Murray Rothbard versus the Public Choice School
Murray Rothbard was at one time good friends with Gordon Tullock, one of the founders of the public choice analysis of government, and he also corresponded on friendly terms with James Buchanan, another of the founders. Both Rothbard and the public choice movement look with suspicion on claims by agents of the government to be acting for the common good, and both support the free market, though Rothbard does so to a much greater degree. Despite these points of agreement, Rothbard has some fundamental criticisms of public choice, and I’d like to look at one of these in this week’s column.
What I take to be the most important disagreement between Rothbard and public choice is this: Rothbard doesn’t take a value neutral attitude toward the state: he hates it. He sees the state as predatory. As he puts it in Anatomy of the State, “The State provides a legal, orderly, systematic channel for the predation of private property; it renders certain, secure, and relatively ‘peaceful’ the lifeline of the parasitic caste in society.” By contrast, he views people outside the state, aside from criminals, as engaged in peaceful exchange. There is, then, a dichotomy between people in the state and nonstate actors.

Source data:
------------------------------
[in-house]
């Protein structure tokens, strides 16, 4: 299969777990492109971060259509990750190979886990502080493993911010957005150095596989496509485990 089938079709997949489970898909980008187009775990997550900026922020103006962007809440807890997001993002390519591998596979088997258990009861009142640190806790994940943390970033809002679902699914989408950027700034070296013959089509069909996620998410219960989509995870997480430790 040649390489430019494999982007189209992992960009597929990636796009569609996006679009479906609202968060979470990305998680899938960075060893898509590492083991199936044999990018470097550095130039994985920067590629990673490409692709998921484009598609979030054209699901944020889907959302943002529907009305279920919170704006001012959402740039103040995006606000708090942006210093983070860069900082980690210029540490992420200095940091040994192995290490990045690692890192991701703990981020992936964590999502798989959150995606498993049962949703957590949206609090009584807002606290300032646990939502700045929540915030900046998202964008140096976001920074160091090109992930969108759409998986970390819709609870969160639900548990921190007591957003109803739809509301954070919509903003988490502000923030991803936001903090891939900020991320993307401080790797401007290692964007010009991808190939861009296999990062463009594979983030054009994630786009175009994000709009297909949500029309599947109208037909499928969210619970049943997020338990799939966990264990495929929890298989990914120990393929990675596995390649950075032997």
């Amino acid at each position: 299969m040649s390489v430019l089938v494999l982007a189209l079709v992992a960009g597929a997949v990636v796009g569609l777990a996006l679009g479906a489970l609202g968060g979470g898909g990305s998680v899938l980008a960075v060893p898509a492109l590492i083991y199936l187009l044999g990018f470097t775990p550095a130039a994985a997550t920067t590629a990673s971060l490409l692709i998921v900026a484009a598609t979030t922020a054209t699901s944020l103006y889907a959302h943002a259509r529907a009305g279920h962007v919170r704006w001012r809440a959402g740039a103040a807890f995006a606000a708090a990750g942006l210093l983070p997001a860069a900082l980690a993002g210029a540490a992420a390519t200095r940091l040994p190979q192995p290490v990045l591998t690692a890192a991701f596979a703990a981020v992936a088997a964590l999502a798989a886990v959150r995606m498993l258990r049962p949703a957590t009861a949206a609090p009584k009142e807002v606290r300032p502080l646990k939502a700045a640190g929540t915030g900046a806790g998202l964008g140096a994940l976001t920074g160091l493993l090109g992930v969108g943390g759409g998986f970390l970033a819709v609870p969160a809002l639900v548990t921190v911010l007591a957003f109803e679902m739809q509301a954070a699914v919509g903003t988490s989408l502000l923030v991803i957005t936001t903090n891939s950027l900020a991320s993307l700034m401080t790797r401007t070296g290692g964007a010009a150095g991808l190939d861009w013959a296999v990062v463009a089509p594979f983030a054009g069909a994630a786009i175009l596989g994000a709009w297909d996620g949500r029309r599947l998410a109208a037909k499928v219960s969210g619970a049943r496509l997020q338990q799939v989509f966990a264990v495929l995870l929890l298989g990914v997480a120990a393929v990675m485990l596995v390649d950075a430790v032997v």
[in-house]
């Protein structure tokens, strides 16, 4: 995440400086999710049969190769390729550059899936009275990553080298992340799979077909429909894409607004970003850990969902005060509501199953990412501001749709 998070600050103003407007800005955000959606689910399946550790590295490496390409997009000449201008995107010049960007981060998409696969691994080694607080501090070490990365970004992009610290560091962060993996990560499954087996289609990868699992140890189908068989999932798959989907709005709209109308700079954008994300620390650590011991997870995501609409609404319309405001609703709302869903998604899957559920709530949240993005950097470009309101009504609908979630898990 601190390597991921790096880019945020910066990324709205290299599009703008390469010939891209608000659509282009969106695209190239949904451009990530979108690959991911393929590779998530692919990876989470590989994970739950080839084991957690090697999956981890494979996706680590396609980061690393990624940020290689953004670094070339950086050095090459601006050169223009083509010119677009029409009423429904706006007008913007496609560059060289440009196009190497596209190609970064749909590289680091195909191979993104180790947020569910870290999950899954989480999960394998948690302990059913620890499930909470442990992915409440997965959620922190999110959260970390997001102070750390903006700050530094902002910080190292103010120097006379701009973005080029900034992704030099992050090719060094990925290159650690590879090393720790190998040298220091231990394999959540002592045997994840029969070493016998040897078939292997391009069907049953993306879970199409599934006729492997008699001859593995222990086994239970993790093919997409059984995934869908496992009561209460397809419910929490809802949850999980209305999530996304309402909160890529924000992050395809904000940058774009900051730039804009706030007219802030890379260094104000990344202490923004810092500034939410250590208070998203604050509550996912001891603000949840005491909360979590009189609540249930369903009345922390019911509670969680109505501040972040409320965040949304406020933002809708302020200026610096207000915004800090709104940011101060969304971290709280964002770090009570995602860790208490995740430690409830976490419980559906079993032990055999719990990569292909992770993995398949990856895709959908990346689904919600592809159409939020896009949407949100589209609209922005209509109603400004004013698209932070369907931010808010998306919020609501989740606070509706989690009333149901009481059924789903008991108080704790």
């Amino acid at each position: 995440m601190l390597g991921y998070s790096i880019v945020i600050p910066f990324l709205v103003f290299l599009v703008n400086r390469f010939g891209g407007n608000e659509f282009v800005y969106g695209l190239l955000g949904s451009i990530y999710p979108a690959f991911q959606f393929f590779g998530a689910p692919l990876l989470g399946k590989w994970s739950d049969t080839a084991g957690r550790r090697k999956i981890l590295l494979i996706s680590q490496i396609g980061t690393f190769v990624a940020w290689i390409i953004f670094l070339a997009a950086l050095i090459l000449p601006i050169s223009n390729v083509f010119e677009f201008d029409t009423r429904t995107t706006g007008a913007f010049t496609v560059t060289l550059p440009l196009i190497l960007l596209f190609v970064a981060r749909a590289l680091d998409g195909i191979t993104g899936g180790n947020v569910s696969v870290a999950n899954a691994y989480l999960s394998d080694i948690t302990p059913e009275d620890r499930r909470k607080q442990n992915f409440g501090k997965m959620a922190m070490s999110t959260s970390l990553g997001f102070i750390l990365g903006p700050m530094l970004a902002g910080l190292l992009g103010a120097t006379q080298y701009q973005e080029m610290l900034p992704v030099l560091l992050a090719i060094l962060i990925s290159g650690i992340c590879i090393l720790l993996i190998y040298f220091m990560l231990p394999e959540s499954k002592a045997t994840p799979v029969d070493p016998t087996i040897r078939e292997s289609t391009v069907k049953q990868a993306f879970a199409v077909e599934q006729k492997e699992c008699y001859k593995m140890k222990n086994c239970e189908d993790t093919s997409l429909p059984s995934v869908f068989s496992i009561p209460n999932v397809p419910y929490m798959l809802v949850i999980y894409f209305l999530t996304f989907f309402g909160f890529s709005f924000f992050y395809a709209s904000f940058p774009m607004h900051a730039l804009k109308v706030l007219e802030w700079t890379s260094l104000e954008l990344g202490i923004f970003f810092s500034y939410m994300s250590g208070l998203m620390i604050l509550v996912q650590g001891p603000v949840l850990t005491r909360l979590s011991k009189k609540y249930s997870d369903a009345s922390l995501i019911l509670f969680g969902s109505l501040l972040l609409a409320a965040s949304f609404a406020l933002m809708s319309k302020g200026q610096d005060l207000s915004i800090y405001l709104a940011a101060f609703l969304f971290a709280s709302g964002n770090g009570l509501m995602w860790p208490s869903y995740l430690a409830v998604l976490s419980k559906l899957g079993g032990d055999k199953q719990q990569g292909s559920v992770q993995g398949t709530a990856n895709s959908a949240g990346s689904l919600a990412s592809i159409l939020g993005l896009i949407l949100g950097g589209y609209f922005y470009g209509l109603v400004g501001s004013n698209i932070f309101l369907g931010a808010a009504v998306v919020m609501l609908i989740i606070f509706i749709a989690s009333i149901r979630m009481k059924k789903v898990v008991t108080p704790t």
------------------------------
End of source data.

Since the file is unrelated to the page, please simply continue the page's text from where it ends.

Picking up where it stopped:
The public choice school denies that this dichotomy exists. The key point of their analysis of government is that people in government act to promote their private interests, in the same way as private actors. That is to say, government officials aren’t more “public spirited” than private businessmen, but neither are they worse in their motives. The basic distinction, emphasized by Rothbard, that the state’s activities are coercive, in contrast to the peaceful exchanges in the free market, is
Article from LewRockwell